It doesn’t take much scrolling through Facebook posts to find an inspirational quote superimposed on a serene backdrop to ponder over for a moment or two. One recent post left me pondering a little longer than that: “Actions speak louder than words.” I found myself thinking about this as it relates to the social act of “nitpicking.” (I can’t help myself. I’m a nitpicker!) Animals know this mantra on their own, especially since they can’t actually use words to speak. Primates characteristically groom each other as a way of bonding emotionally, to create a sense of security and also to maintain social order. It’s known as “social grooming.”
Primates continuously, meticulously nitpick! They’re helping each other stay healthy and comfortable by removing bugs from one another—most likely in the form of lice, ticks and fleas. If you think about it, it doesn’t take long to go from “eww” to “aww” when you realize how sweet it is, really.
Social grooming is such a commonplace occurrence you barely notice it happening. Yet there it is every day, and all around us. It could be as simple as picking a stray hair off a friend’s shirt or wiping dirt off a toddler’s face. These loving acts are not necessary for survival, although with each instance we do a little bit of bonding and become reassured that others are looking out for us, however small the gesture.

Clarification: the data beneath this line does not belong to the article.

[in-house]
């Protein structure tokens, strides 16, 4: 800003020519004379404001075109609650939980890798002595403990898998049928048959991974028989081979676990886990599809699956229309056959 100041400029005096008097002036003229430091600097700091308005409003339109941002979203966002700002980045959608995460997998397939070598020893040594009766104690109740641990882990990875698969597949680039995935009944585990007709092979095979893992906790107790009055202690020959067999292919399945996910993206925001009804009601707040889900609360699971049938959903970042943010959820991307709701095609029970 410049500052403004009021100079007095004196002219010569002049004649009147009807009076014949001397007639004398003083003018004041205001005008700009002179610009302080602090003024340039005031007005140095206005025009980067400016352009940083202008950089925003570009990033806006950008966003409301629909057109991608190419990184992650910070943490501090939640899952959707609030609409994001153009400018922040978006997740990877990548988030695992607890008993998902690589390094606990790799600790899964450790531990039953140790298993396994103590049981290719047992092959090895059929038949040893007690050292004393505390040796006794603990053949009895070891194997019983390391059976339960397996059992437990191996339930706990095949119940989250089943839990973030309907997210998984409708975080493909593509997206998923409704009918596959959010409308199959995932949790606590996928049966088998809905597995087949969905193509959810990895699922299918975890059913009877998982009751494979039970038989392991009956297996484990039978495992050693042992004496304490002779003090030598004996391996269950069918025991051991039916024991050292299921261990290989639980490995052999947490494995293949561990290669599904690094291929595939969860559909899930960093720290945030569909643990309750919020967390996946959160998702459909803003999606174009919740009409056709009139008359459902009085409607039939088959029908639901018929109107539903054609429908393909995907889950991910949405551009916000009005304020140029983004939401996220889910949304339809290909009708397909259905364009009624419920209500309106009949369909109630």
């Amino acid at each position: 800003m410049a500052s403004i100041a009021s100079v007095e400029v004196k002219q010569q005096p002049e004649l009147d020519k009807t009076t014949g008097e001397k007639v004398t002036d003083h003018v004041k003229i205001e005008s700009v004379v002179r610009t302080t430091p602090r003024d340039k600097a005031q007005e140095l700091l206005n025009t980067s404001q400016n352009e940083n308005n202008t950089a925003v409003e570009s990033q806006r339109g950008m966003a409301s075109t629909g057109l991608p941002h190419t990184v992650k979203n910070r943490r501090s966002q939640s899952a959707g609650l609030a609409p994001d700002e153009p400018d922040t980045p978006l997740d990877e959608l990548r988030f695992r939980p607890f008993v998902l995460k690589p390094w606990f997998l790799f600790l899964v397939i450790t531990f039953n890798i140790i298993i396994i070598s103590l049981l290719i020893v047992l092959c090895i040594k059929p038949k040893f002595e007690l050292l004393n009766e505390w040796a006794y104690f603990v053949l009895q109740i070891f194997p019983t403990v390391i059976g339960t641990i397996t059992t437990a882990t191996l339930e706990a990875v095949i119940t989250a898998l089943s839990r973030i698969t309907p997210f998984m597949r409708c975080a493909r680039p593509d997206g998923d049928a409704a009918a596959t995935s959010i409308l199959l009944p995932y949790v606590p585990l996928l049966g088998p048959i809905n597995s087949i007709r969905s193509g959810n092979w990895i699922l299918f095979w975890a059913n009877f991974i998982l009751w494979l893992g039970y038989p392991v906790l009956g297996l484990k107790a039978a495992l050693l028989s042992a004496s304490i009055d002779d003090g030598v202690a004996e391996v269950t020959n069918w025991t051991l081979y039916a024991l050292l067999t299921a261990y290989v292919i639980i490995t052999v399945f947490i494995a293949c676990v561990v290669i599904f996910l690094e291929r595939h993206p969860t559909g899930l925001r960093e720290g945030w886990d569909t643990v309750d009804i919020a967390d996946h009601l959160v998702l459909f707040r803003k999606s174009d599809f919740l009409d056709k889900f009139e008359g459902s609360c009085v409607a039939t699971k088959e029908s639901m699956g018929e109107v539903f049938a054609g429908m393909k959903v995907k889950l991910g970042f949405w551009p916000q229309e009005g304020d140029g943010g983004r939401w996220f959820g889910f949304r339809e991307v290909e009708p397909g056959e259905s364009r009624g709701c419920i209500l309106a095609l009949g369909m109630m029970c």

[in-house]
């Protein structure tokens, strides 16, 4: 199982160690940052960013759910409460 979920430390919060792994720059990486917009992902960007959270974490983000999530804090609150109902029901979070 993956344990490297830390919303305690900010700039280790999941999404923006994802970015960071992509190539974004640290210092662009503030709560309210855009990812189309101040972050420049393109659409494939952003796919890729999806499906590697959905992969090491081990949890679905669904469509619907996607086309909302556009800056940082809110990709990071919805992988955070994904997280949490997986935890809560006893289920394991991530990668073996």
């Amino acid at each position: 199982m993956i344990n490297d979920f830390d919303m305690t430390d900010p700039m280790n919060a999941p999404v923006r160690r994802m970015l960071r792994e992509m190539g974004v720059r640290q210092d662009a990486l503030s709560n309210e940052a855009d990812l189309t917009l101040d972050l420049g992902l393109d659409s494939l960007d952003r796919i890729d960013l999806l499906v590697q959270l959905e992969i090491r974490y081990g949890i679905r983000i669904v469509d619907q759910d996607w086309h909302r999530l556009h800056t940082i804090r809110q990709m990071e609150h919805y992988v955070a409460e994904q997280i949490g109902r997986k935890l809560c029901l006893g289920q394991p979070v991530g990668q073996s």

The more complicated side of grooming finds us hovered over a child’s lice-infested head, painstakingly combing hair from root to tip. For us humans, head lice removal takes social grooming to new heights of showing you care. One trait the various members of our Lice Happens team have in common is the need to nurture.
Usually when we think of grooming, it is like being pampered. We imagine it with a sense of calm and in a pressure-free environment. But head lice can change all that because families can become so overwhelmed with anxiety that it diminishes the emphasis on grooming. The nitpicking is important, of course, but it is also important to comfort the individual suffering from a head lice infestation. That’s where our compulsive traits and knowledge really come in handy—providing that focus when families can’t and helping them get it back.
Nurturing and professional head lice treatment: They go hand-in-hand at Lice Happens. Perhaps this practice of social grooming is what makes my work as a Lice Treatment Specialist so rewarding and fulfilling: the emotional bond.